• For tardive dyskinesia, 20-50 grams of lecithin has been taken by mouth daily for up to eight weeks. Lecithin (0.714 grams per kilogram of body mass) in a milkshake drink has been taken daily for two months.
  • For total parenteral nutrition, 40 grams of lecithin has been taken daily for six weeks.

Children (under 18 years old)

  • There is no proven safe or effective dose for lecithin in children.

Safety

The U.S. Food and Drug Administration does not strictly regulate herbs and supplements. There is no guarantee of strength, purity or safety of products, and effects may vary. You should always read product labels. If you have a medical condition, or are taking other drugs, herbs, or supplements, you should speak with a qualified healthcare provider before starting a new therapy. Consult a healthcare provider immediately if you experience side effects.

Allergies

  • Avoid with known allergy or hypersensitivity to lecithin, egg, or soy.

Side Effects and Warnings

  • Lecithin is generally well tolerated. Mild-to-moderate side effects may include upset stomach and nausea. Other side effects may include central nervous system complaints and agitation.
  • Lecithin may increase the risk of bleeding. Caution is advised in patients with bleeding disorders or those taking drugs that may increase the risk of bleeding. Dosing adjustments may be necessary.
  • Use cautiously in patients with liver disease. Although human research is limited, lecithin may have toxic effects on the liver.
  • Avoid with known allergy or hypersensitivity to lecithin, egg, or soy.

Pregnancy and Breastfeeding

  • There is currently a lack of available scientific evidence on the use of lecithin in pregnant or breastfeeding women.

Interactions

Interactions with Drugs

  • Lecithin may increase the risk of bleeding when taken with drugs that increase the risk of bleeding. Some examples include aspirin, anticoagulants (blood thinners) such as warfarin (Coumadin®) or heparin, antiplatelet drugs such as clopidogrel (Plavix®), and nonsteroidal anti-inflammatory drugs such as ibuprofen (Motrin®, Advil®) or naproxen (Naprosyn®, Aleve®).
  • Lecithin may also interact with agents that have an effect on acetylcholine levels, agents that remove heavy metals, agents that treat age-related loss of mental skills, agents that treat mania, anti-inflammatory agents, cholesterol-lowering agents, diclofenac, and memory enhancers.

Interactions with Herbs and Dietary Supplements

  • Lecithin may increase the risk of bleeding when taken with herbs and supplements that are believed to increase the risk of bleeding. Multiple cases of bleeding have been reported with the use of Ginkgo biloba, and fewer cases with garlic and saw palmetto. Numerous other agents may theoretically increase the risk of bleeding, although this has not been proven in most cases.
  • Lecithin may also interact with anti-inflammatory herbs and supplements, cholesterol-lowering herbs and supplements, herbs and supplements that have an effect on acetylcholine levels, herbs and supplements that treat dementia, herbs and supplements that treat mania, memory enhancers, phosphatidylserine, and sitostanol.

Attribution
  • This information is based on a systematic review of scientific literature edited and peer-reviewed by contributors to the Natural Standard Research Collaboration (www.naturalstandard.com).

Bibliography
  1. Attia YA, Hussein AS, Tag El-Din AE, et al. Improving productive and reproductive performance of dual-purpose crossbred hens in the tropics by lecithin supplementation. Trop Anim Health Prod 2009;41(4):461-75.
  2. Béliveau S, Gaudreault P, Goulet L, et al. Type I hypersensitivity in an asthmatic child allergic to peanuts: was soy lecithin to blame? J Cutan Med Surg 2008;12(1):27-30.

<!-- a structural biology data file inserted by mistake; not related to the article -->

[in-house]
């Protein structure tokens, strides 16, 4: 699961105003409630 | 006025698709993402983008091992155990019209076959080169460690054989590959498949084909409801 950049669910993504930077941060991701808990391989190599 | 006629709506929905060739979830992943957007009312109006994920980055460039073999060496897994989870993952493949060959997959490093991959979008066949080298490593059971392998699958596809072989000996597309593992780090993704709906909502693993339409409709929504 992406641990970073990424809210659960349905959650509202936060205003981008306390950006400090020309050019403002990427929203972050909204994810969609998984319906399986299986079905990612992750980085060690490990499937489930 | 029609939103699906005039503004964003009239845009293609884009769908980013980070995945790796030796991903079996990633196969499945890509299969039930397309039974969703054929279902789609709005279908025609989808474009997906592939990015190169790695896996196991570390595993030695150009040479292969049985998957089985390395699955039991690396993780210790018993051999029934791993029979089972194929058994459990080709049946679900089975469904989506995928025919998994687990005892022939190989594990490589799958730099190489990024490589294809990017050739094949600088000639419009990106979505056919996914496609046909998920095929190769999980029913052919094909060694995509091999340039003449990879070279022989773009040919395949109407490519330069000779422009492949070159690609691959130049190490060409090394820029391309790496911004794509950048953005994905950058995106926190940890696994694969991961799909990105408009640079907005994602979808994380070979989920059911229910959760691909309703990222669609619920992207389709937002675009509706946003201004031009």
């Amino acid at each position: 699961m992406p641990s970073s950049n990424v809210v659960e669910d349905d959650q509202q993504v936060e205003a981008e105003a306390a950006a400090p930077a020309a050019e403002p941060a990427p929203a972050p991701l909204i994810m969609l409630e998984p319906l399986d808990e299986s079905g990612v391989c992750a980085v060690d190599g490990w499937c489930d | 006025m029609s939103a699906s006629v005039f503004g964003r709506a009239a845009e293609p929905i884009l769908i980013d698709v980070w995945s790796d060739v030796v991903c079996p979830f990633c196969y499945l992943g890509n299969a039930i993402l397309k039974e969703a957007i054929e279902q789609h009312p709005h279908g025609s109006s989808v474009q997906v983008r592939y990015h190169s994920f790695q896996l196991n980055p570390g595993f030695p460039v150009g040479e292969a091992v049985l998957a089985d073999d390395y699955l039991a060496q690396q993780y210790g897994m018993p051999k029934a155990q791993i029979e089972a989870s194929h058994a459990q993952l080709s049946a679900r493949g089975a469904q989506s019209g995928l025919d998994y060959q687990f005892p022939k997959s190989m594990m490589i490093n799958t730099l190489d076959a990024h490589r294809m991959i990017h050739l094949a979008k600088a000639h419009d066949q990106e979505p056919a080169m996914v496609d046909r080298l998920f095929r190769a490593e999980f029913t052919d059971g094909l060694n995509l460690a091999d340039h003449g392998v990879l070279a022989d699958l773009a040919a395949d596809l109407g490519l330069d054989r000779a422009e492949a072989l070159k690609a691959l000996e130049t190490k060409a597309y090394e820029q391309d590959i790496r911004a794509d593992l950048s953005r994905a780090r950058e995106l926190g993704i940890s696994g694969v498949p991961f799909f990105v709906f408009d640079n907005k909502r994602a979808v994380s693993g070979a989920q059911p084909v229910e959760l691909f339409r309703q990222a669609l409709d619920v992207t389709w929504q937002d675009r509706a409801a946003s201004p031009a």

3. Hafner A, Lovric J, Voinovich D, et al. Melatonin-loaded lecithin/chitosan nanoparticles: physicochemical characterisation and permeability through Caco-2 cell monolayers. Int J Pharm 2009;381(2):205-13.
  4. Honda K, Enoshima T, Oshikata T, et al. Toxicity studies of Asahi Kasei PI, purified phosphatidylinositol from soy lecithin. J Toxicol Sci 2009;34(3):265-80.
  5. Magalhães MS, Fechine FV, Macedo RN, et al. Effect of a combination of medium chain triglycerides, linoleic acid, soy lecithin and vitamins A and E on wound healing in rats. Acta Cir Bras 2008;23(3):262-9.
  6. Mazaletskaia LI, Sheludchenko NI, Shishkina LN. Lecithin influence on the effectiveness of the antioxidant effect of flavonoids and alpha-tocopherol]. Prikl Biokhim Mikrobiol 2010;46(2):148-52.
  7. Muehlmann LA, Zanatta AL, Farias CL, et al. Dietary supplementation with soybean lecithin increases pulmonary PAF bioactivity in asthmatic rats. J Nutr Biochem 2010;21(6):532-7.
  8. Naghashpour M, Cualing H. Splenomegaly with sea-blue histiocytosis, dyslipidemia, and nephropathy in a patient with lecithin-cholesterol acyltransferase deficiency: a clinicopathologic correlation. Metabolism 2009;58(10):1459-64.
  9. Reed ML, Ezeh PC, Hamic A, et al. Soy lecithin replaces egg yolk for cryopreservation of human sperm without adversely affecting postthaw motility, morphology, sperm DNA integrity, or sperm binding to hyaluronate. Fertil Steril 2009;92(5):1787-90.
  10. Rousset X, Vaisman B, Amar M, et al. Lecithin: cholesterol acyltransferase--from biochemistry to role in cardiovascular disease. Curr Opin Endocrinol Diabetes Obes 2009;16(2):163-71.
  11. Shi X, Wang Y, Ren L, et al. A novel hydrophilic poly(lactide-co-glycolide)/lecithin hybrid microspheres sintered scaffold for bone repair. J Biomed Mater Res A 2010;92(3):963-72.
  12. St Clair C, Norwitz ER, Woensdregt K,et al. The probability of neonatal respiratory distress syndrome as a function of gestational age and lecithin/sphingomyelin ratio. Am J Perinatol 2008;25(8):473-80.
  13. Stübiger G, Pittenauer E, Belgacem O, et al. Analysis of human plasma lipids and soybean lecithin by means of high-performance thin-layer chromatography and matrix-assisted laser desorption/ionization mass spectrometry. Rapid Commun Mass Spectrom 2009;23(17):2711-23.
  14. Tanigawa H, Billheimer JT, Tohyama J, et al. Lecithin: cholesterol acyltransferase expression has minimal effects on macrophage reverse cholesterol transport in vivo. Circulation 2009;120(2):160-9.
  15. Zhang Y, Huang C, Sheng X, et al. Lecithin promotes adipocyte differentiation and hepatic lipid accumulation. Int J Mol Med 2009;23(4):449-54.

Copyright © 2011 Natural Standard (www.naturalstandard.com)


The information in this monograph is intended for informational purposes only, and is meant to help users better understand health concerns. Information is based on review of scientific research data, historical practice patterns, and clinical experience. This information should not be interpreted as specific medical advice. Users should consult with a qualified healthcare provider for specific questions regarding therapies, diagnosis and/or health conditions, prior to making therapeutic decisions.

Search Site

Carlson Labs
Garden Of Life
Nutribiotic
Wakunaga of America
Wakunaga of America
Natural Factors
Garden Of Life